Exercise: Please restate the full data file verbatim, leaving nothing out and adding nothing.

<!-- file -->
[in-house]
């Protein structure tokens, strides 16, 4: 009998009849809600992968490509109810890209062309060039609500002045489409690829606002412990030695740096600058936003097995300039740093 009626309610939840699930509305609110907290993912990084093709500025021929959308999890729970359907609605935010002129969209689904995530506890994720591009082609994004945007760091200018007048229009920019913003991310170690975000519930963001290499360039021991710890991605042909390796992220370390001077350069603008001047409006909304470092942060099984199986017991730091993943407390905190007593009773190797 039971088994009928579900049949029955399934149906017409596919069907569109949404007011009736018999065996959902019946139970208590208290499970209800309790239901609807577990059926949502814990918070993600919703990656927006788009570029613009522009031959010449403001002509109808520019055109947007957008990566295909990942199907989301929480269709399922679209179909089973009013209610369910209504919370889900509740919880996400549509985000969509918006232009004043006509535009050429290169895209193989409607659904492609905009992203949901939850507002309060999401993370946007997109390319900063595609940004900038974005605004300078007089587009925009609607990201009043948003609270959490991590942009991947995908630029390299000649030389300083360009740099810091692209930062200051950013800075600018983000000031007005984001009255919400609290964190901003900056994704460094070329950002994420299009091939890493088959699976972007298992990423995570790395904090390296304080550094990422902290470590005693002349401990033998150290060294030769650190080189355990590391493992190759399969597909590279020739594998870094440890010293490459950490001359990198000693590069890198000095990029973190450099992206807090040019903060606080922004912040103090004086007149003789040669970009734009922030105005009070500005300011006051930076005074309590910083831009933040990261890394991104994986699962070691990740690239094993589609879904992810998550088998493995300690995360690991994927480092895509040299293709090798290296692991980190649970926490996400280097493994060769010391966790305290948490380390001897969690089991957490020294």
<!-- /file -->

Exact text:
[in-house]
């Protein structure tokens, strides 16, 4: 009998009849809600992968490509109810890209062309060039609500002045489409690829606002412990030695740096600058936003097995300039740093 009626309610939840699930509305609110907290993912990084093709500025021929959308999890729970359907609605935010002129969209689904995530506890994720591009082609994004945007760091200018007048229009920019913003991310170690975000519930963001290499360039021991710890991605042909390796992220370390001077350069603008001047409006909304470092942060099984199986017991730091993943407390905190007593009773190797 039971088994009928579900049949029955399934149906017409596919069907569109949404007011009736018999065996959902019946139970208590208290499970209800309790239901609807577990059926949502814990918070993600919703990656927006788009570029613009522009031959010449403001002509109808520019055109947007957008990566295909990942199907989301929480269709399922679209179909089973009013209610369910209504919370889900509740919880996400549509985000969509918006232009004043006509535009050429290169895209193989409607659904492609905009992203949901939850507002309060999401993370946007997109390319900063595609940004900038974005605004300078007089587009925009609607990201009043948003609270959490991590942009991947995908630029390299000649030389300083360009740099810091692209930062200051950013800075600018983000000031007005984001009255919400609290964190901003900056994704460094070329950002994420299009091939890493088959699976972007298992990423995570790395904090390296304080550094990422902290470590005693002349401990033998150290060294030769650190080189355990590391493992190759399969597909590279020739594998870094440890010293490459950490001359990198000693590069890198000095990029973190450099992206807090040019903060606080922004912040103090004086007149003789040669970009734009922030105005009070500005300011006051930076005074309590910083831009933040990261890394991104994986699962070691990740690239094993589609879904992810998550088998493995300690995360690991994927480092895509040299293709090798290296692991980190649970926490996400280097493994060769010391966790305290948490380390001897969690089991957490020294």